Start on an island, end on an island: Hopping from the NH coast to Maine
Taking the Thomas Laighton from Portsmouth to Star Island, I’m in good company of day-trippers and folks going “birding.” Star Island sits seven miles off shore from Rye, and it is the largest, at 38 acres, of all the Isles of Shoals. Sailors imagined it as the “points of shining stars” with its jagged outcroppings into the Atlantic and John Smith first mapped this island in 1614.
Once on-island, I jump off the dock into the frigid Atlantic to welcome a summer jaunt up the coast. Dinner that night is shared, community style, and afterward, we all head to rocking chairs on the wrap-around porches for sunset views. Rooms in the Oceanic Hotel are spare, but ocean breezes are plentiful, and in the morning, I head to the promontory overlooking Gosport Harbor for a layered sunrise of fogged rose.
After breakfast, I take a kayak over to Smuttynose Island to see the nesting Great Black-backed gull chicks. Careful not to encroach, I see fuzzy chicks throttling after squawking mother gulls, and as I travel gingerly, I’m amazed by the abundance of nests. That afternoon, it’s the Thomas Laighton nature cruise back to Portsmouth, and the start of a car ride up the Maine coast.
Higgins Beach Inn is the perfect beach party to spend the night. Warped, wooden floors, high-thread count sheets, and a screened-porch dinner of fresh swordfish and kale greens prepares me for the next morning’s goal of sitting on the coved beach one block away. That night, locals jam the bar, and it’s a rollicking time of sandy feet dancing in humid night air. After Whoopie Pie for dessert, I walk along the empty beach, stars filling the sky.
For an early morning beach day, I spy surfers grabbing waves from a distant storm coming off Canada. North of commercialized Old Orchard Beach, this nook of tidal pools and empty strands of “seaweed-less” sand, is the spot to bring a breakfast picnic. I soak up the sun for a couple of hours and then head north past Portland toward Mid-Coast, Maine.
I stay away from the traffic of U. S. Highway One through Brunswick and Bath, and take the “road less traveled,” Route 24, which follows scenic Kennebec River. In the quaint town of Hallowell, I visit a favorite brew pub – the Liberal Cup – which serves up chowder in chipped coffee mugs and pints of Dog Days Summer Wheat. Route 17 takes me directly into the Camden area, and after a quick hike up to the Mt. Battie Tower in Camden Hills State Park, I end my day in Lincolnville.
The Inn at Ocean’s Edge is the place to sleep with surf through open windows. Throw in a gas fireplace, a down-covered bed, and overstuffed chairs with picture-perfect views to Islesboro, Lime, Little Bermuda, and Seven Hundred Acre Islands, and you’ve got a getaway. In the meadow, below the inn, sits a heated infinity pool and hot tub, and even with fog rolling in, and buoys clanging up a storm, I grab a cozy robe from the closet and head to the water. That night, after a lobster roll at the Whale’s Tooth Pub, I call it an early night.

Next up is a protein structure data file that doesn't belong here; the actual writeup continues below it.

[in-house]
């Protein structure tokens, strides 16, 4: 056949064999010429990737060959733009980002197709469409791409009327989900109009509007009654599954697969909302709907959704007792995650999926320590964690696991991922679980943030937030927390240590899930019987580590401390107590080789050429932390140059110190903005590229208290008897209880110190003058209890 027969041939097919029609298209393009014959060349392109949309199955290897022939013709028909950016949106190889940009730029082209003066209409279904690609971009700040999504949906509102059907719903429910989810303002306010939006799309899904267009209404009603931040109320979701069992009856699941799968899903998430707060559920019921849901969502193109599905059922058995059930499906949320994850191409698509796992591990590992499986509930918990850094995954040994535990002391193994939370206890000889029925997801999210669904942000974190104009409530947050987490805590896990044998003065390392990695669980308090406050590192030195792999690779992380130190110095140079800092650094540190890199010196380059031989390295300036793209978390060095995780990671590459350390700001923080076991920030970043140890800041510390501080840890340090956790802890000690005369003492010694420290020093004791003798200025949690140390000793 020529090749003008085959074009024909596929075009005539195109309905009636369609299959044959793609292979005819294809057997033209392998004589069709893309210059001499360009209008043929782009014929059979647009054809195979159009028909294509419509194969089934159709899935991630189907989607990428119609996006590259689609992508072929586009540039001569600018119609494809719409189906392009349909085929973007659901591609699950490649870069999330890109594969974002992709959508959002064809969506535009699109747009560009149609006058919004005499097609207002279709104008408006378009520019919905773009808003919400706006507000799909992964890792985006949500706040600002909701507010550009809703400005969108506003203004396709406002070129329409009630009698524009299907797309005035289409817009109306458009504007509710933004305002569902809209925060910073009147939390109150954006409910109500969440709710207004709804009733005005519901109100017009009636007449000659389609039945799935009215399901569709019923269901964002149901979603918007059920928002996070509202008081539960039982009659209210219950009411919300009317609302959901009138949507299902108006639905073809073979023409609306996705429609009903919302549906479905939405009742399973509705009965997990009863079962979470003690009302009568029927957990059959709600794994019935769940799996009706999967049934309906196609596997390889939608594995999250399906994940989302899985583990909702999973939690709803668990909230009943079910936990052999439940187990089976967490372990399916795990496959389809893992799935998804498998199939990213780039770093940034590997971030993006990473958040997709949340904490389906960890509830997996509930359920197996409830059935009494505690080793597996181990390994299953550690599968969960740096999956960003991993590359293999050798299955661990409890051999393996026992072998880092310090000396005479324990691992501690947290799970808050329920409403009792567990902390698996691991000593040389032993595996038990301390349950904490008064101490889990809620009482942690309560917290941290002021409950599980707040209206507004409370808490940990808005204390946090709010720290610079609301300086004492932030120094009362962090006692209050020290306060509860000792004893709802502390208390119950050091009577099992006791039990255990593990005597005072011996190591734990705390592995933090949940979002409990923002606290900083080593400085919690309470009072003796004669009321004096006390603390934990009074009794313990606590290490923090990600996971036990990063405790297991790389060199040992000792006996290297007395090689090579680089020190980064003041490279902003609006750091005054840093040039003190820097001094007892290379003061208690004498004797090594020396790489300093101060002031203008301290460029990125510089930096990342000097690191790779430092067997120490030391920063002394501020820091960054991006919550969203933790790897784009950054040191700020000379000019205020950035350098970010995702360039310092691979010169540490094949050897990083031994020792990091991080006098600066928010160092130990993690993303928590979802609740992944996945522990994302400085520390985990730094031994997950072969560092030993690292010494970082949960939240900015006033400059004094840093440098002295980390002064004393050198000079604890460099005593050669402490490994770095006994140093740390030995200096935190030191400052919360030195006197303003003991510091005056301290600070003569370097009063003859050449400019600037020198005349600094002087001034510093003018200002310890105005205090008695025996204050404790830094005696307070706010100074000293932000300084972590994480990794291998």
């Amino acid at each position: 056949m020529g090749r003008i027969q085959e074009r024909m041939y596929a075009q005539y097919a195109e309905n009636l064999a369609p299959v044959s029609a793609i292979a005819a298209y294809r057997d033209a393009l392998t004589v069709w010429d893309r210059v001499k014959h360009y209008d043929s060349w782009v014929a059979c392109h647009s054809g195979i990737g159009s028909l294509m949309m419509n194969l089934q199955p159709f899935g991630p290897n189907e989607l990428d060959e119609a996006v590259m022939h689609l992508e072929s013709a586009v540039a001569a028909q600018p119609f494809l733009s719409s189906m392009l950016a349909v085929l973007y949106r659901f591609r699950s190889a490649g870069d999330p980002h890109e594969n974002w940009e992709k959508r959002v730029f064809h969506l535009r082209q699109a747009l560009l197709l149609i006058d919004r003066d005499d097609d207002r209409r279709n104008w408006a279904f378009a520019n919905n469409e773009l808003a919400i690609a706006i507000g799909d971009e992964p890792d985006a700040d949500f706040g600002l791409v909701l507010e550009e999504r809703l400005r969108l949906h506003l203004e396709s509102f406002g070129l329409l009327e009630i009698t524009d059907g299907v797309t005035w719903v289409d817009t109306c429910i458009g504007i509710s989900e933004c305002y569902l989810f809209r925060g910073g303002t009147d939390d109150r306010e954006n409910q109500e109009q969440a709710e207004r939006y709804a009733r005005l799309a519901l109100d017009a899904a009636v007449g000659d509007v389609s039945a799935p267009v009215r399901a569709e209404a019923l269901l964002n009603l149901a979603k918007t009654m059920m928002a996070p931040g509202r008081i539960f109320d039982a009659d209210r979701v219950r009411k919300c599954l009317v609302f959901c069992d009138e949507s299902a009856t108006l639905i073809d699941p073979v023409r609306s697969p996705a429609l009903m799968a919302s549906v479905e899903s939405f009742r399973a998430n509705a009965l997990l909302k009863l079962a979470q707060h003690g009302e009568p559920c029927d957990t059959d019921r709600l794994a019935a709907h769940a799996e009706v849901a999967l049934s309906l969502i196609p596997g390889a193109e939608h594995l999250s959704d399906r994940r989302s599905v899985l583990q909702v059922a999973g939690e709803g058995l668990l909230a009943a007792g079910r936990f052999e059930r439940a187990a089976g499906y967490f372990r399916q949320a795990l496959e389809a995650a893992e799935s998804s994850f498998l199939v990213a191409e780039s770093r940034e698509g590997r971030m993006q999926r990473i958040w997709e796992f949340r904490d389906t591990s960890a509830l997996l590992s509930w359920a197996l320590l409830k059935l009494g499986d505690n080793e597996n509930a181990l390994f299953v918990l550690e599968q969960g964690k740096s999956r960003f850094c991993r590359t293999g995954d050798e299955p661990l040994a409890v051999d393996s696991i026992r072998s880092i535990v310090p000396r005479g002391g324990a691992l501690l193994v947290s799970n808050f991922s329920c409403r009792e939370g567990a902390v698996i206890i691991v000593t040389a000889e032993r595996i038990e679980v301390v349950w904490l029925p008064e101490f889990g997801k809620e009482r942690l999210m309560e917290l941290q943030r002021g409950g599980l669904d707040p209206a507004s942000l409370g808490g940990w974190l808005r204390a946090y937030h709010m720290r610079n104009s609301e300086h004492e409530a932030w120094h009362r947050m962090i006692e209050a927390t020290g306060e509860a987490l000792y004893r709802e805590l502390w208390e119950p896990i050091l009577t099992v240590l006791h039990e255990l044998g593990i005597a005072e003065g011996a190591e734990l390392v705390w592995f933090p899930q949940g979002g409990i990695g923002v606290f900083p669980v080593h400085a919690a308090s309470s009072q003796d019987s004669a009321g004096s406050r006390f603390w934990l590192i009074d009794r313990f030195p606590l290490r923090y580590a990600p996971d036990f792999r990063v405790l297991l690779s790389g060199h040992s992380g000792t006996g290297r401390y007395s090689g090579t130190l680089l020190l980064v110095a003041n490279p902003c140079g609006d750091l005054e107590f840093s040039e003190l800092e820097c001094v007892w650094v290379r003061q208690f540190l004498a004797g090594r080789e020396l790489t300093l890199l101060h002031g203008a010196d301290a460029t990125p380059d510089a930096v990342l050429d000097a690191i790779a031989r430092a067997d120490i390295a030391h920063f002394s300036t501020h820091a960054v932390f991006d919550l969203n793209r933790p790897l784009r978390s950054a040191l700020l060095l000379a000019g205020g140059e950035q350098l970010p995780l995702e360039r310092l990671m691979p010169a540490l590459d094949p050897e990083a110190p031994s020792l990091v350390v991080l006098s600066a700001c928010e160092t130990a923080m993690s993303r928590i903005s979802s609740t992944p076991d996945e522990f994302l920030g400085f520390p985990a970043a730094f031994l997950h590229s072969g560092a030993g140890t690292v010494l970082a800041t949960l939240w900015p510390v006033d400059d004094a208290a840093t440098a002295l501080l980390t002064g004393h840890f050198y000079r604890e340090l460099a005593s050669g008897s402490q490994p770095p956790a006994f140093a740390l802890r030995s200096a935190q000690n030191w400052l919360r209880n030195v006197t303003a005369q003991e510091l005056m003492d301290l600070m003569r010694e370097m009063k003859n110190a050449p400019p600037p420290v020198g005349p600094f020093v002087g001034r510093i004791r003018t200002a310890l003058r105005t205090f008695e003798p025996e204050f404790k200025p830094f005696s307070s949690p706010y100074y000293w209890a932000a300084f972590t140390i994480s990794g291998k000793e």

The ferry over to Monhegan Island is a small one from Port Clyde. Some passengers strap their bags below deck, but I bring my small bag up to the deck. The horn blows as we take off, and immediately, the Muscongus Bay is alive with wave. The boat dips one way, then another, as we veer toward Marshall Point lighthouse, slant past lobster boats, swerve around schooners, and finally, turn into the protected Monhegan Harbor.
“Good ride?” a man at the dock asks.
“Better than a roller coaster,” I say.
Walking up dirt paths from the dock, past open artist studios, makeshift groceries selling fine wine, and rugged shops in white clapboard, it’s as if I’ve stepped back through time. Located 12 nautical miles from the mainland, this is land cherished by writers, artists and nature lovers. Preserved by an Island Land Trust which protects over three hundred acres of coves, cliffs, moss forests, and coastline, I’m in seaside paradise. I drop my bag at the Trailing Yew, and head to the trails. Waves smash against the rocks at Lobster Cove, Burnthead Bluff is ablaze with screeching gull, and Cathedral Trail is lined with driftwood fairy houses. Soon, I find myself on the Cliff Trail and this leads me up to the lighthouse and Monhegan Museum of Art and History. This museum is a brilliant gem, lit up by the artistic genius of such luminaries as Alfred Bricher, Andrew Wyeth, Rockwell Kent, George Bellows, Edward Hopper, James Fitzgerald, and Alice Swett. Celebrating its golden 50th jubilee this summer through fall, this museum has a permanent collection to witness.
That night, sharing wine with other art-lovers on the oil-lamp lit porch of the Trailing Yew, we watch the moon rise over Manana Island.
“Magical,” a woman says.